In a month of average Bollywood sequels, Gauri Shinde’s second directorial venture, Dear Zindagi is like a breath of fresh air. This slice of life film deals with a young, talented cinematographer Kiara played by Alia Bhatt. Kiara is not our typical Bollywood heroine but a stubborn, difficult, complicated and ambitious millennial. She yearns for love and success and is not ready to wait for it. Though she seems to lead a pretty charmed life with a career in what she loves, a nice apartment, little financial problems, great friends and three handsome suitors- Kiara is restless and shifty. Her studied attempt in creating a sense of topsyturvyness around herself reflects the constant turmoil in her mind. And her instability in relationships, the walls that she seems to build around herself talk of some deep seated insecurities that are not revealed to the audience till almost the end of the movie.
The complications of Kiara’s character is the heartbeat of the film and it is brought to life by a nuanced performance by Alia Bhatt. In spite of this being a verbose film, the best moments are perhaps the ones where Alia’s eyes do all the talking. Her difficult relationship with her Goa based parents, her complicated love life and resulting insomnia lead Kiara to seek out the help of Dr. Jehangir Khan or Jug, a suave and smooth talking therapist played by Shahrukh Khan. In a rarely seen avatar with his wrinkles and greys showing, Shahrukh turns in a winning performance. As used to as we are in seeing Khan as the king of romance, this role is a welcome change where he allows the spotlight to stay on Alia and himself takes a backseat and he does it with effortless ease.
The therapy sessions themselves are quite bollywood-esque – an expansive Goa house, walks on the beach, cycling – but they are super effective and gets Shinde’s life philosophies across without being too heavy handed.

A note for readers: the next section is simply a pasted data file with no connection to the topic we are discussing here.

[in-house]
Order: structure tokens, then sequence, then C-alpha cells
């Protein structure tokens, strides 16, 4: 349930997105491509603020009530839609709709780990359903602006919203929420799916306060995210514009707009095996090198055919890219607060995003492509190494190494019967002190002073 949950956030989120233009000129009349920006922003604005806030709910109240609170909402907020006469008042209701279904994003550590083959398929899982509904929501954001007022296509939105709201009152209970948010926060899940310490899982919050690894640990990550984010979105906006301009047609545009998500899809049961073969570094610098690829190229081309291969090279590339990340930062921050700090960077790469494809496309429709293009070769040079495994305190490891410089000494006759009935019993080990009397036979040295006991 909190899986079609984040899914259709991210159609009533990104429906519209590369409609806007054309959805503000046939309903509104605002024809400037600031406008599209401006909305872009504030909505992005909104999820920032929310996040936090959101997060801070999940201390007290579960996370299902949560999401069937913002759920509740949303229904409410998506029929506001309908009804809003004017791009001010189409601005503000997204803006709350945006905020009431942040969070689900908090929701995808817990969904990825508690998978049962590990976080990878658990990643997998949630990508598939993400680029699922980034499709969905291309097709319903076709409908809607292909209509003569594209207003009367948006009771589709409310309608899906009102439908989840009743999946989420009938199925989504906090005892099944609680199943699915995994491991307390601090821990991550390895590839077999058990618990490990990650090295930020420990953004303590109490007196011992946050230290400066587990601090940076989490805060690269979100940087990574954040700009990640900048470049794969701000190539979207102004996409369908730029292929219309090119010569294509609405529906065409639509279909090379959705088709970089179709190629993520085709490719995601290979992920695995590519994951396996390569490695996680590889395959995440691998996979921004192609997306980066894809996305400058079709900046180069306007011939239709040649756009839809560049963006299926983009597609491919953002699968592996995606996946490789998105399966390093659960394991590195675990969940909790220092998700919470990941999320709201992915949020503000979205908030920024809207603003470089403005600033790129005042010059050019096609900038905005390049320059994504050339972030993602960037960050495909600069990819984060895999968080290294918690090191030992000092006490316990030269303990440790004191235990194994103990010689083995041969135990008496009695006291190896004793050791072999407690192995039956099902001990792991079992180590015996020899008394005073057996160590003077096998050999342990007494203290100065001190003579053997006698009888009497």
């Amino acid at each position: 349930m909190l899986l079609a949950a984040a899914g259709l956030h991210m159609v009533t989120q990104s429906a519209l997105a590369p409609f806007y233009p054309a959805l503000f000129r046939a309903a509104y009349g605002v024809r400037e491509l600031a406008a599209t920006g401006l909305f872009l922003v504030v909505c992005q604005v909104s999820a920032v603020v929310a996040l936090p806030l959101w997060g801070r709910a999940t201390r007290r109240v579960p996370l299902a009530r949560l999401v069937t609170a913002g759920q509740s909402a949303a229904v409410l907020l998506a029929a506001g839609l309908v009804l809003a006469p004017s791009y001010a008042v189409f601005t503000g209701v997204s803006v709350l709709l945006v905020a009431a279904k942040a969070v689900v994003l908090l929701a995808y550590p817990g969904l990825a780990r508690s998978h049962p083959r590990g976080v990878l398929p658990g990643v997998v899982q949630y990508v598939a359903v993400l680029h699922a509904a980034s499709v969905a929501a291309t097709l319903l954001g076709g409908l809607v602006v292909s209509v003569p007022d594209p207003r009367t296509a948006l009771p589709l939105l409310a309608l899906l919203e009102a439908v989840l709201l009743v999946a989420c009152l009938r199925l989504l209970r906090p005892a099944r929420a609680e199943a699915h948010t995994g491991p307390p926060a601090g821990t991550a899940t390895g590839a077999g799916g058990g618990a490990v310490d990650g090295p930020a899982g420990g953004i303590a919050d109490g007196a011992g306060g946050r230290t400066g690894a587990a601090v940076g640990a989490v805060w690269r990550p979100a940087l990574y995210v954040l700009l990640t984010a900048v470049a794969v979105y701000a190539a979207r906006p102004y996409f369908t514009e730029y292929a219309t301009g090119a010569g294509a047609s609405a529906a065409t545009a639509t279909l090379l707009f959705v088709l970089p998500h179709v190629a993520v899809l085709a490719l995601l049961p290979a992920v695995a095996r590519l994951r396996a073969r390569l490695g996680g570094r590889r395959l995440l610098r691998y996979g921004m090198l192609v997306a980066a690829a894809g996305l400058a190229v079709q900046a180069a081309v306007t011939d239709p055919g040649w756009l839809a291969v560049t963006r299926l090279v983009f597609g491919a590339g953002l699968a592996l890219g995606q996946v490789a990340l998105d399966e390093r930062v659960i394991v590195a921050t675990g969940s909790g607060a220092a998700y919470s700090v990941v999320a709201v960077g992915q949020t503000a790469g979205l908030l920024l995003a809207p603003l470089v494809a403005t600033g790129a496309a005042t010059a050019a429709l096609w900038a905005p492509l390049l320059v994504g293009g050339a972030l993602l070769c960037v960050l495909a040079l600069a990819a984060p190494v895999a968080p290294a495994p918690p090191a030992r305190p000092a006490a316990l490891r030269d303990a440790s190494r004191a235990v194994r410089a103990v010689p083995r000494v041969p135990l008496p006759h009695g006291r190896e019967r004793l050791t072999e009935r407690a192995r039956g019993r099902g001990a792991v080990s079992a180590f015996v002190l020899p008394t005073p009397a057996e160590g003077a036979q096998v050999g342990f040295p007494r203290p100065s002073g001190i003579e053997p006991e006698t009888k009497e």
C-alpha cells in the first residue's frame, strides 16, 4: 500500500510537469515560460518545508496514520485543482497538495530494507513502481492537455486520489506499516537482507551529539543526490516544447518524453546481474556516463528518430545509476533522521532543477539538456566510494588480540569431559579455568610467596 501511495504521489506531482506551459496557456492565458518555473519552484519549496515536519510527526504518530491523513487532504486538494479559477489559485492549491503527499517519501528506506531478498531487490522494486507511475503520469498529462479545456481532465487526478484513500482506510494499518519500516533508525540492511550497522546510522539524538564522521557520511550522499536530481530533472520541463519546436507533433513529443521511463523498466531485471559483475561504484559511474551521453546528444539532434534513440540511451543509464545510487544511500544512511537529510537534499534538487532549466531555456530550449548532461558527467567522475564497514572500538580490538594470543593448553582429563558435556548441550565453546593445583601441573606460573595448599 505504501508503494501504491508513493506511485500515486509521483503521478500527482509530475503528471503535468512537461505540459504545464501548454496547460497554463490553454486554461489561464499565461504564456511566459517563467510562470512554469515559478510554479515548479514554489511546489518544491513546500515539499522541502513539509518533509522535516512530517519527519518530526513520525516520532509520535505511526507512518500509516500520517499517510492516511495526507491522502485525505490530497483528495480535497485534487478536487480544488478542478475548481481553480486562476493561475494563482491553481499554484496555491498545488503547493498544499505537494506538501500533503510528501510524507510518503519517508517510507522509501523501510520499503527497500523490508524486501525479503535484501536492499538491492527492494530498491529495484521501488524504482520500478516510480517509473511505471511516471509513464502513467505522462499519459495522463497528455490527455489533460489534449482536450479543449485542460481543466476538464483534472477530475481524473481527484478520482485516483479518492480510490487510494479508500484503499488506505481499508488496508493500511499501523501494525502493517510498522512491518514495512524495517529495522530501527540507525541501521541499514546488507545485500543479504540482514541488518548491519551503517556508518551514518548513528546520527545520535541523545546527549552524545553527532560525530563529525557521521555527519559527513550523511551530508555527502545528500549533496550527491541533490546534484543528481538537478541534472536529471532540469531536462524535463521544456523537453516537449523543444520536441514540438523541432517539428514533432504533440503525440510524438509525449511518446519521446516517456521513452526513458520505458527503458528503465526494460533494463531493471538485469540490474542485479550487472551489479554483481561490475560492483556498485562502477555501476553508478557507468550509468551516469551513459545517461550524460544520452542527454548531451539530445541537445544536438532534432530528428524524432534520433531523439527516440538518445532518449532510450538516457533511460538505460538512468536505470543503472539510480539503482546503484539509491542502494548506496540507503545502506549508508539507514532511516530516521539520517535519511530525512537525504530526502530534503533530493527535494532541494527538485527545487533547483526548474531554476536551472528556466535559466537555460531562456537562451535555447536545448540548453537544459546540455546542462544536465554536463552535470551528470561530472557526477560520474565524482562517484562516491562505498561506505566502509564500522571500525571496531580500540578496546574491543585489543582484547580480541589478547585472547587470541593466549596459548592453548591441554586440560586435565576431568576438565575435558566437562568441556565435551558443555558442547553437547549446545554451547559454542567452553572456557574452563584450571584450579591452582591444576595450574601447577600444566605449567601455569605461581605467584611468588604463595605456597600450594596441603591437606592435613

Apart from delineating the very relatable issues of the young urban crowd, what the film also does is start a much needed conversation about mental health and the stigma attached to it. The chemistry between Kiara and Jug might just inspire many women to seek the help and the counselling that they need without the fear of being labeled crazy.
The casting director deserves a special pat on the back for not only the lead actors who turn in top notch performances but also the supporting cast who are extremely reliable and talented. Shinde’s writing is beautiful in its simplicity and perfectly paced. It is undoubtedly a film the whole team of writer-director Gauri Shinde, cinematographer Laxman Utekar and editor Haimanti Sarkar can be proud of.
On the flip side, Shinde have tried to harp on several other issues like housing problems for a young unmarried girl, the stereotypes regarding the movie industry and homosexuals etc. but they don’t seem a little superficial and not well integrated into the movie.
Dear Zindagi has its heart in the right place. Navigating the ups and downs of Kiara’s life, with Jug firmly guiding her through all the emotional upheavals to reach a liberating conclusion, the film pulls at your heartstrings. Gauri Shinde might be at the top of her game in this movie but most of her battle is won by the stellar performances by her two lead actors. Alia’s dazzlingly real acting and Shahrukh’s effortless charm keep you hooked to the screen and delivers a film that is quietly hypnotic.